My conversation with Shaina McCoy happened about a week after Father’s Day. I had spent that previous Sunday morning going through old pictures, aiming to find that idyllic shot of my dad for an Instagram story commemorating the yearly occasion. It turned out to be the perfect way to prepare for our interview. A 1990’s kid like McCoy, my family photos are a collection of faded polaroids and wallet-size portrait studio shots. There are lots of feathered bangs, GAP hoodies, and overalls, reminiscent of a time when these portraits were the art that tightly lined the crannies of our living room walls. And, if you’ve visited your parents recently, this fact likely still holds true.
These snapshots are the catalyst for McCoy’s colorful, charming portraits, which feature memories from her own family’s photo albums. With thick dollops, richly textured, she caresses Black familial intimacy in moments that are beyond tender. Immersed in her work, I’m transported to Saturday get-togethers with my own family… when Pac fades to Stevie and the cigarettes burn slow.
McCoy’s subjects eschew distinct facial features, an invitation to reminisce in the felicity of memory. It doesn’t take long before these dreamy portraits begin to mutate before your eyes, transforming her family’s portraits into reflections of one’s own, prompting the urge to pull out old photo albums and dive headfirst into nostalgia.
Shaquille Heath: How are you utilizing Black girl magic to take care of yourself right now, and where are you finding your joy?
Shaina McCoy: I think it’s just staying rooted with family and checking in on everyone. When everyone else is good, I’m good. Just being a part of nature… disconnecting from the internet and being more present. Definitely working out has been a huge therapeutic part of my life recently. It’s kind of a day-to-day thing, finding balance and making sure that I’m taking care of my body and having a clear mind. It’s not always a priority to make art, because it’s most important that I take care of my body so everything else can happen.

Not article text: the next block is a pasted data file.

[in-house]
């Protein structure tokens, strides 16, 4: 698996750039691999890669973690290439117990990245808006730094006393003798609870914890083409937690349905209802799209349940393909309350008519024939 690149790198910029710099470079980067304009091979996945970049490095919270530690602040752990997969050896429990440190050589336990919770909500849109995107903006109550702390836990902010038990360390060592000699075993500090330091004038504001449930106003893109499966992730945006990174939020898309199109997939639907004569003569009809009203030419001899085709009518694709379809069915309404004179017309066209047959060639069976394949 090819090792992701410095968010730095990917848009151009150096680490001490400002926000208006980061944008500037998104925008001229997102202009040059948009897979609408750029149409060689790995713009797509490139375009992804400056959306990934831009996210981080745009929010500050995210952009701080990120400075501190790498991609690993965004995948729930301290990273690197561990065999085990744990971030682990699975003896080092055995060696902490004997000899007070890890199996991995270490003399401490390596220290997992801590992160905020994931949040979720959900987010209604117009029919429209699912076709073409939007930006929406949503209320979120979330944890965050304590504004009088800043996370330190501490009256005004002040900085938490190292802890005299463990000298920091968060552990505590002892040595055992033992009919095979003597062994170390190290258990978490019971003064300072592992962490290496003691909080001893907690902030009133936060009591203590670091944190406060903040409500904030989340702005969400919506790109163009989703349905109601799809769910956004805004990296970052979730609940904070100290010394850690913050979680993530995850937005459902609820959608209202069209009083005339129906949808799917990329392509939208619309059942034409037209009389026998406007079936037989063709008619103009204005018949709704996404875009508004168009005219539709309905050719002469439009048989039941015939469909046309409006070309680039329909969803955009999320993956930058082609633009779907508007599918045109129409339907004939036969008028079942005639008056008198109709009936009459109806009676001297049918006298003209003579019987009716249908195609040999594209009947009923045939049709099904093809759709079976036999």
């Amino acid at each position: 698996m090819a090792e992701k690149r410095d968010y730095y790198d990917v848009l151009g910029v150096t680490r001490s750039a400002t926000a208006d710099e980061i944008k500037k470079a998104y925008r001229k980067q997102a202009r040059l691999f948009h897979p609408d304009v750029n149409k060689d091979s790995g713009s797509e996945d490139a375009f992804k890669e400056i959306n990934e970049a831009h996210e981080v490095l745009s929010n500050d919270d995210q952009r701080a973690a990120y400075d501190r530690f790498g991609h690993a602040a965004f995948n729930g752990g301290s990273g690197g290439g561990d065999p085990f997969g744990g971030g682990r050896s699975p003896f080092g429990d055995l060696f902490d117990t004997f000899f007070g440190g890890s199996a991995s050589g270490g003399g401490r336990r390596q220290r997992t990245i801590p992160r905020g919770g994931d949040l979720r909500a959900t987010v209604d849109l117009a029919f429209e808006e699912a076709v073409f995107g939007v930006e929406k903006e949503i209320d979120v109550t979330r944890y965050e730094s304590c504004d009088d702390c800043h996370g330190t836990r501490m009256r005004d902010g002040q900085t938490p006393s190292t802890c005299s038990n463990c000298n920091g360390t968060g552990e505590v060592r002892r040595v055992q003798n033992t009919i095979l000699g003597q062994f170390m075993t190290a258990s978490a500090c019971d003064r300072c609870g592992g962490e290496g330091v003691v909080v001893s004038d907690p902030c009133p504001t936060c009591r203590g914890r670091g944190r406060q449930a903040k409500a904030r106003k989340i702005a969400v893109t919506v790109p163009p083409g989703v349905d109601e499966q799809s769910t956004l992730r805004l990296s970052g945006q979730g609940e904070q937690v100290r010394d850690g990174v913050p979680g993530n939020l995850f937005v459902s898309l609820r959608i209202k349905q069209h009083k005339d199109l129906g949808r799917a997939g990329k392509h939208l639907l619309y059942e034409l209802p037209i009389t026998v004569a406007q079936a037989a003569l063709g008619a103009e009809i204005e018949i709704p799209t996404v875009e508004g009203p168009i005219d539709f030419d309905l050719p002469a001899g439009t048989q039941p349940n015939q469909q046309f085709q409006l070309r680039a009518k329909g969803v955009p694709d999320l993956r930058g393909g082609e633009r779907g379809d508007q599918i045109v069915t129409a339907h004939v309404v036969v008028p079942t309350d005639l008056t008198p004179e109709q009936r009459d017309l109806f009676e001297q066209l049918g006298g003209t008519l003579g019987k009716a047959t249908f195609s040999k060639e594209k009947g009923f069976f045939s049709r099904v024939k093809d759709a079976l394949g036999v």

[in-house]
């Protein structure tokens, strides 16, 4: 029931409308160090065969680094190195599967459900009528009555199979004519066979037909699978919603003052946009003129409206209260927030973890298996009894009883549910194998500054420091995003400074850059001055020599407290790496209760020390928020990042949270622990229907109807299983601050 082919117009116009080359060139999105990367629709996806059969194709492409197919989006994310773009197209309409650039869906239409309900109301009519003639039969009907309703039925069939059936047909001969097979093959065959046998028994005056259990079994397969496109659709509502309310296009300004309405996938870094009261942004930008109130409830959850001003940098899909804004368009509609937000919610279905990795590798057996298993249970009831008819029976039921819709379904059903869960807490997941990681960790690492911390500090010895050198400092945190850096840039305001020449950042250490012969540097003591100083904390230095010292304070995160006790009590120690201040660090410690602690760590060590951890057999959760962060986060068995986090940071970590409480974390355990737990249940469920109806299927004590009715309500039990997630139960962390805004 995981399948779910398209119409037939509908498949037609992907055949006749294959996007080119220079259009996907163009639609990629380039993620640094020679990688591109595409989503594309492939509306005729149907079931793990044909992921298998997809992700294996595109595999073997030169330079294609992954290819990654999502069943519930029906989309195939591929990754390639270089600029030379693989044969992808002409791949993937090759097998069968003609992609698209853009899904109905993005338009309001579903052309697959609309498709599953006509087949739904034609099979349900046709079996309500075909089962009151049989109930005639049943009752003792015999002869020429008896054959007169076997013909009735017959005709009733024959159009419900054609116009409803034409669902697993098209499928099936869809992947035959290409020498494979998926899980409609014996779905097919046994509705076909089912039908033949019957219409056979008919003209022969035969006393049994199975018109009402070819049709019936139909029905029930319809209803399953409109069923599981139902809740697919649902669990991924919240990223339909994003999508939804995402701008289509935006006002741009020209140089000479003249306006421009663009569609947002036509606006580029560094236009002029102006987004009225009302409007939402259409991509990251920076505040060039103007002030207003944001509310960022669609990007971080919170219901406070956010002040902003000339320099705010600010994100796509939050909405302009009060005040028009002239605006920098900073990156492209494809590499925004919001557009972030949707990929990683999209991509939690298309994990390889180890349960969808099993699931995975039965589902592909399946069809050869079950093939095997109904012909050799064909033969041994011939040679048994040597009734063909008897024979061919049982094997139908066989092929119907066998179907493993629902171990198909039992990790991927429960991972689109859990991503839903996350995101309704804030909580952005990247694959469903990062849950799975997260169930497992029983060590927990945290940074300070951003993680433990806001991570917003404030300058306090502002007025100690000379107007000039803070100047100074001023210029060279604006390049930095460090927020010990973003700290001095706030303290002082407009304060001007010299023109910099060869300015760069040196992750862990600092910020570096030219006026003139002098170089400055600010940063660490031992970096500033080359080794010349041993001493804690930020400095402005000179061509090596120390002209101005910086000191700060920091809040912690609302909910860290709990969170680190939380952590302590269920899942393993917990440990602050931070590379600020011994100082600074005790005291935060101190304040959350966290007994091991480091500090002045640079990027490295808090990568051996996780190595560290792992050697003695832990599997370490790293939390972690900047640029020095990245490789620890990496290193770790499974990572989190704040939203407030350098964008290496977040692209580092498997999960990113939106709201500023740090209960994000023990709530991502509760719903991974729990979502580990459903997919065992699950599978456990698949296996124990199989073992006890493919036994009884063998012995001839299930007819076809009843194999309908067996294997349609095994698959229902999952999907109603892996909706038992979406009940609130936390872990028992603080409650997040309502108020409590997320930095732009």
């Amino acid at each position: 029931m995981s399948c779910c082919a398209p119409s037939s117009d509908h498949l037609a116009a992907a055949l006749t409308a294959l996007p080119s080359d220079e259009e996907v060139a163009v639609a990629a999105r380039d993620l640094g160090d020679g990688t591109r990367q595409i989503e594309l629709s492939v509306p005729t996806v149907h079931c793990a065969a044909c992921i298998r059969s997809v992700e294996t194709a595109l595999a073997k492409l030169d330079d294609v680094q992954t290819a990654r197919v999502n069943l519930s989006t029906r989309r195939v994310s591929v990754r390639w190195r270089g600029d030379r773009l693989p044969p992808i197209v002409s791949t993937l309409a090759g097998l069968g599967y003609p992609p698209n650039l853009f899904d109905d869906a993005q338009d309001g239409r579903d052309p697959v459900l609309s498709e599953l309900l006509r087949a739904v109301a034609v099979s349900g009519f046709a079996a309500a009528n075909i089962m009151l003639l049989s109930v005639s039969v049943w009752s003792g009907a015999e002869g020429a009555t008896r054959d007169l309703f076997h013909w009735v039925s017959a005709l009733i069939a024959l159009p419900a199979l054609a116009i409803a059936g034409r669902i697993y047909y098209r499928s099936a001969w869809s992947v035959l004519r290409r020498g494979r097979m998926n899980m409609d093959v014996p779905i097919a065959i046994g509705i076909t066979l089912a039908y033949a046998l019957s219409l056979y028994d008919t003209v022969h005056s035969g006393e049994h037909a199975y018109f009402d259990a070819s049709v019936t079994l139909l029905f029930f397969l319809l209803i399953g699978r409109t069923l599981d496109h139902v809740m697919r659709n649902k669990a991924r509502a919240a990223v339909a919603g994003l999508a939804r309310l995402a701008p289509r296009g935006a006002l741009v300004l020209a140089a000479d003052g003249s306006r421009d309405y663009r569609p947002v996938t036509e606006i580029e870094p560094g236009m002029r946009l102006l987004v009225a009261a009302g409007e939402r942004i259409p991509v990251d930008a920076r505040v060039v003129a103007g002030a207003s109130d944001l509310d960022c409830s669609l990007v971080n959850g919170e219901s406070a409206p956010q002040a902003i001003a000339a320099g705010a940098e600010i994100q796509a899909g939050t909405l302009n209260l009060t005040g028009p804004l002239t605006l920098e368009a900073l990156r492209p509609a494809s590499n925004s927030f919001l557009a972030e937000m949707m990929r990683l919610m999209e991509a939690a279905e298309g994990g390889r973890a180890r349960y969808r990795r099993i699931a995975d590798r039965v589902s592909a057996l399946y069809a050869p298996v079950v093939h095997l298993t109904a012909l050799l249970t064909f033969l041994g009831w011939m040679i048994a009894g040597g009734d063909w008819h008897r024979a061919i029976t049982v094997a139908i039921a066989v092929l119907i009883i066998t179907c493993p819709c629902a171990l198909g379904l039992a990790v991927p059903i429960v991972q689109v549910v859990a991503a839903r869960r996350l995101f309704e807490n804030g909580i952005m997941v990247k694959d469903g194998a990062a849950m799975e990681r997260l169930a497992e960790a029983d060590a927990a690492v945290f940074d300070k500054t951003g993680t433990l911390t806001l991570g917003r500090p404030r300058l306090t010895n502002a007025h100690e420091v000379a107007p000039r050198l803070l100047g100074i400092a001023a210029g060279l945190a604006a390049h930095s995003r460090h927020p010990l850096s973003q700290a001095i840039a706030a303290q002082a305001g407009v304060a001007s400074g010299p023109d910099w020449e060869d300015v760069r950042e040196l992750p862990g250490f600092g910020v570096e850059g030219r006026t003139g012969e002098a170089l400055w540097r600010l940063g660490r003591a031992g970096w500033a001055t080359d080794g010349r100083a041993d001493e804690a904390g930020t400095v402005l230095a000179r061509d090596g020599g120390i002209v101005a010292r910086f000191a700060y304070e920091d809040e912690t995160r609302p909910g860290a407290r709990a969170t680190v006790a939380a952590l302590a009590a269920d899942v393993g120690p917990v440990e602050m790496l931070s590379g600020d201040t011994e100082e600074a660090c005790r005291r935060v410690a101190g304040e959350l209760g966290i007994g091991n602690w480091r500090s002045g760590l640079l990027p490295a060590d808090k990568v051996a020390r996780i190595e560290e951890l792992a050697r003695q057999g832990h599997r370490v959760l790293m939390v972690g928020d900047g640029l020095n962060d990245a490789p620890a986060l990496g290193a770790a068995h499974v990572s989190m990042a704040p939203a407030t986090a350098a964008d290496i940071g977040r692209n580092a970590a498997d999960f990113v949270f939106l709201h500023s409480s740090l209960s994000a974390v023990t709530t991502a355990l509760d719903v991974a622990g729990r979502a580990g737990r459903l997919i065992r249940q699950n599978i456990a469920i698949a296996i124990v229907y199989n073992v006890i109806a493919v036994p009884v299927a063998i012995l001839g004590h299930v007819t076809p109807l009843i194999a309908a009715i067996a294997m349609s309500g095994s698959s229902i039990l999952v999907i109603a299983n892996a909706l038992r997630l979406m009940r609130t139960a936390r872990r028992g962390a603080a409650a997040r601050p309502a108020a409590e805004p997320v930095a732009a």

Speaking of… your work centers so much around your family. Thinking of this past year, so many people have had to be away from theirs. Is your family close by, and were you able to stay connected to them?
I saw them every now and again, but I was very serious and on top of my testing, ensuring that I was in the clear before I saw anyone. Especially like my grandma, my grandpa… I did have Covid last May. And so I was being super careful around that and I stayed home. I didn’t do any work. I wasn’t separated from them as much as other folks were, which is a very big privilege to have.
My family lives here in Minnesota, on both sides, and so if it wasn’t FaceTime, it was a phone call. If it wasn’t a phone call, it was a drive by hello. I can always call up my family and say, “Hey, what’s happening in this photo? What’s going on? Who’s that person?” And they’re always happy to share stories with me at any time. I have been blessed to be able to stay connected with them through this time.
I wondered if you typically knew who everyone in the photos you selected to paint? Or are you more like, “This is a dope picture, but who are these people?”
Ha ha, not all the time. Sometimes I gravitate towards a piece because of the way someone is holding a child or an elder. And I sometimes don’t know who those people are, so I have to ask, like, “Hey, who is cousin Sean holding? What’s going on there?” And I’m lucky enough that the family knows who is who. There was one time where I thought it was a cousin of mine; it’s in this piece titled Great Aunt Dorothy and Mel… and we all thought that was my cousin Mel, and then they came back to me and were like, “That’s Marlene!” I was like, oh my gosh, no! It’s out there in the world already!
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